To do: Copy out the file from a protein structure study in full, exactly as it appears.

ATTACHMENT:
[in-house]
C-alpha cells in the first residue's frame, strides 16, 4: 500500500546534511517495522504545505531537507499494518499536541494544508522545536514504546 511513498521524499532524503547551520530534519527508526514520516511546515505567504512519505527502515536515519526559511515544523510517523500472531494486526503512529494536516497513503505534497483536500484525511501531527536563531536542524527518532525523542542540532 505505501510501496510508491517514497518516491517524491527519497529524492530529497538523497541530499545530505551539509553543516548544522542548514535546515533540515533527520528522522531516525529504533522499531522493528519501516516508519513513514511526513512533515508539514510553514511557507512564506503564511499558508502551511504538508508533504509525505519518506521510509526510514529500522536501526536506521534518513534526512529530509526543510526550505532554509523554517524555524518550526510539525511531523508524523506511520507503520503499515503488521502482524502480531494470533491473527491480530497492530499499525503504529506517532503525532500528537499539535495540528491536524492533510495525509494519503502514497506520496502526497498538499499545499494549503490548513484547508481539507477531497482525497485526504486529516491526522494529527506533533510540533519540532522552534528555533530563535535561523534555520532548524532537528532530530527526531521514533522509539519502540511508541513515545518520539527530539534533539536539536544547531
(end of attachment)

[in-house]
C-alpha cells in the first residue's frame, strides 16, 4: 500500500546534511517495522504545505531537507499494518499536541494544508522545536514504546 511513498521524499532524503547551520530534519527508526514520516511546515505567504512519505527502515536515519526559511515544523510517523500472531494486526503512529494536516497513503505534497483536500484525511501531527536563531536542524527518532525523542542540532 505505501510501496510508491517514497518516491517524491527519497529524492530529497538523497541530499545530505551539509553543516548544522542548514535546515533540515533527520528522522531516525529504533522499531522493528519501516516508519513513514511526513512533515508539514510553514511557507512564506503564511499558508502551511504538508508533504509525505519518506521510509526510514529500522536501526536506521534518513534526512529530509526543510526550505532554509523554517524555524518550526510539525511531523508524523506511520507503520503499515503488521502482524502480531494470533491473527491480530497492530499499525503504529506517532503525532500528537499539535495540528491536524492533510495525509494519503502514497506520496502526497498538499499545499494549503490548513484547508481539507477531497482525497485526504486529516491526522494529527506533533510540533519540532522552534528555533530563535535561523534555520532548524532537528532530530527526531521514533522509539519502540511508541513515545518520539527530539534533539536539536544547531